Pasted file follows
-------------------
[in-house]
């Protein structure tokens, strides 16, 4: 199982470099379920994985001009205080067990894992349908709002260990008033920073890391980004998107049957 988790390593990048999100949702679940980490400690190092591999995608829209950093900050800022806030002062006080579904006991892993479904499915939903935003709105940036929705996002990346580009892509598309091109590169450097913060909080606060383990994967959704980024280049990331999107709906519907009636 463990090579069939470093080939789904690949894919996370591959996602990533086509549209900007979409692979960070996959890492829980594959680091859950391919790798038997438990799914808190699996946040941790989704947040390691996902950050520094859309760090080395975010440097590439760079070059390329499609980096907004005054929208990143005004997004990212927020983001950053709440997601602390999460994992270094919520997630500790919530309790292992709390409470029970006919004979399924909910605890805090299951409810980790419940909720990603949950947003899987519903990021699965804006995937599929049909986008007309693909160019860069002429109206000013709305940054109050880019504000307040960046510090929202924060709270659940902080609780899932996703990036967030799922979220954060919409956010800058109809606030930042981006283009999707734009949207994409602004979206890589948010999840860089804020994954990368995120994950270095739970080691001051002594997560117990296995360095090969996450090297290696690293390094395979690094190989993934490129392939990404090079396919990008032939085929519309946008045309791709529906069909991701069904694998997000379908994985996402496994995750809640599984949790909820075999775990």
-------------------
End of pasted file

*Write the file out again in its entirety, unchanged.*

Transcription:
[in-house]
């Protein structure tokens, strides 16, 4: 199982470099379920994985001009205080067990894992349908709002260990008033920073890391980004998107049957 988790390593990048999100949702679940980490400690190092591999995608829209950093900050800022806030002062006080579904006991892993479904499915939903935003709105940036929705996002990346580009892509598309091109590169450097913060909080606060383990994967959704980024280049990331999107709906519907009636 463990090579069939470093080939789904690949894919996370591959996602990533086509549209900007979409692979960070996959890492829980594959680091859950391919790798038997438990799914808190699996946040941790989704947040390691996902950050520094859309760090080395975010440097590439760079070059390329499609980096907004005054929208990143005004997004990212927020983001950053709440997601602390999460994992270094919520997630500790919530309790292992709390409470029970006919004979399924909910605890805090299951409810980790419940909720990603949950947003899987519903990021699965804006995937599929049909986008007309693909160019860069002429109206000013709305940054109050880019504000307040960046510090929202924060709270659940902080609780899932996703990036967030799922979220954060919409956010800058109809606030930042981006283009999707734009949207994409602004979206890589948010999840860089804020994954990368995120994950270095739970080691001051002594997560117990296995360095090969996450090297290696690293390094395979690094190989993934490129392939990404090079396919990008032939085929519309946008045309791709529906069909991701069904694998997000379908994985996402496994995750809640599984949790909820075999775990």